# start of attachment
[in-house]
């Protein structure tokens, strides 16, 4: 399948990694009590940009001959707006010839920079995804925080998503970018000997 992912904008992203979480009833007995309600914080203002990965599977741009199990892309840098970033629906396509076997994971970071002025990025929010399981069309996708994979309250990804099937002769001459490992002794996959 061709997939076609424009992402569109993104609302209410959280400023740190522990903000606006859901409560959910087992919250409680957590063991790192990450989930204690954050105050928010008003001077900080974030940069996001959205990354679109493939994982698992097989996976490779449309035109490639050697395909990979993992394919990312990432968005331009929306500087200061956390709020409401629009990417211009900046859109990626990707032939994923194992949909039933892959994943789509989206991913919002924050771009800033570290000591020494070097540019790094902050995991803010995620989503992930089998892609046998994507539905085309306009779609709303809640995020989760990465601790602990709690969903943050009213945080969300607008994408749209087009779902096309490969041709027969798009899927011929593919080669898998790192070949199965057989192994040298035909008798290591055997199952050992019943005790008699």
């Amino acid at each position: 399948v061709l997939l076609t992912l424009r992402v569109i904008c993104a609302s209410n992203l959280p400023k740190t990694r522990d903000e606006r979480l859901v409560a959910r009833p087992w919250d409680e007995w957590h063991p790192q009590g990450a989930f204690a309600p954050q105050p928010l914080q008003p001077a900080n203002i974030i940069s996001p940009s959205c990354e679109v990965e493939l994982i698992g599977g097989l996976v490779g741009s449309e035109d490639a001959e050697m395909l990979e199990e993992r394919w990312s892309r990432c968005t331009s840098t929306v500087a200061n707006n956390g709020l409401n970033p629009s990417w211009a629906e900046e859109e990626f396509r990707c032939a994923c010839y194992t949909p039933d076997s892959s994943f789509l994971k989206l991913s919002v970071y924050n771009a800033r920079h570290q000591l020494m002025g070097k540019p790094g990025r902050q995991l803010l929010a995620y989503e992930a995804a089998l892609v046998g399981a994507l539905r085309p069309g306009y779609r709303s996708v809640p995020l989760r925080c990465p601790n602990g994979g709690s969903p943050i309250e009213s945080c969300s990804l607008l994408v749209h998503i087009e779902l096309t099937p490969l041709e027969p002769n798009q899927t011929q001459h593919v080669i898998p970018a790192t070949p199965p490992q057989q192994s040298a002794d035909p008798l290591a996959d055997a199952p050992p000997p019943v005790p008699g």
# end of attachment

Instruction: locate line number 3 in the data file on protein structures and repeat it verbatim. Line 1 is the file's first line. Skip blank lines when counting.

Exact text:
């Amino acid at each position: 399948v061709l997939l076609t992912l424009r992402v569109i904008c993104a609302s209410n992203l959280p400023k740190t990694r522990d903000e606006r979480l859901v409560a959910r009833p087992w919250d409680e007995w957590h063991p790192q009590g990450a989930f204690a309600p954050q105050p928010l914080q008003p001077a900080n203002i974030i940069s996001p940009s959205c990354e679109v990965e493939l994982i698992g599977g097989l996976v490779g741009s449309e035109d490639a001959e050697m395909l990979e199990e993992r394919w990312s892309r990432c968005t331009s840098t929306v500087a200061n707006n956390g709020l409401n970033p629009s990417w211009a629906e900046e859109e990626f396509r990707c032939a994923c010839y194992t949909p039933d076997s892959s994943f789509l994971k989206l991913s919002v970071y924050n771009a800033r920079h570290q000591l020494m002025g070097k540019p790094g990025r902050q995991l803010l929010a995620y989503e992930a995804a089998l892609v046998g399981a994507l539905r085309p069309g306009y779609r709303s996708v809640p995020l989760r925080c990465p601790n602990g994979g709690s969903p943050i309250e009213s945080c969300s990804l607008l994408v749209h998503i087009e779902l096309t099937p490969l041709e027969p002769n798009q899927t011929q001459h593919v080669i898998p970018a790192t070949p199965p490992q057989q192994s040298a002794d035909p008798l290591a996959d055997a199952p050992p000997p019943v005790p008699g």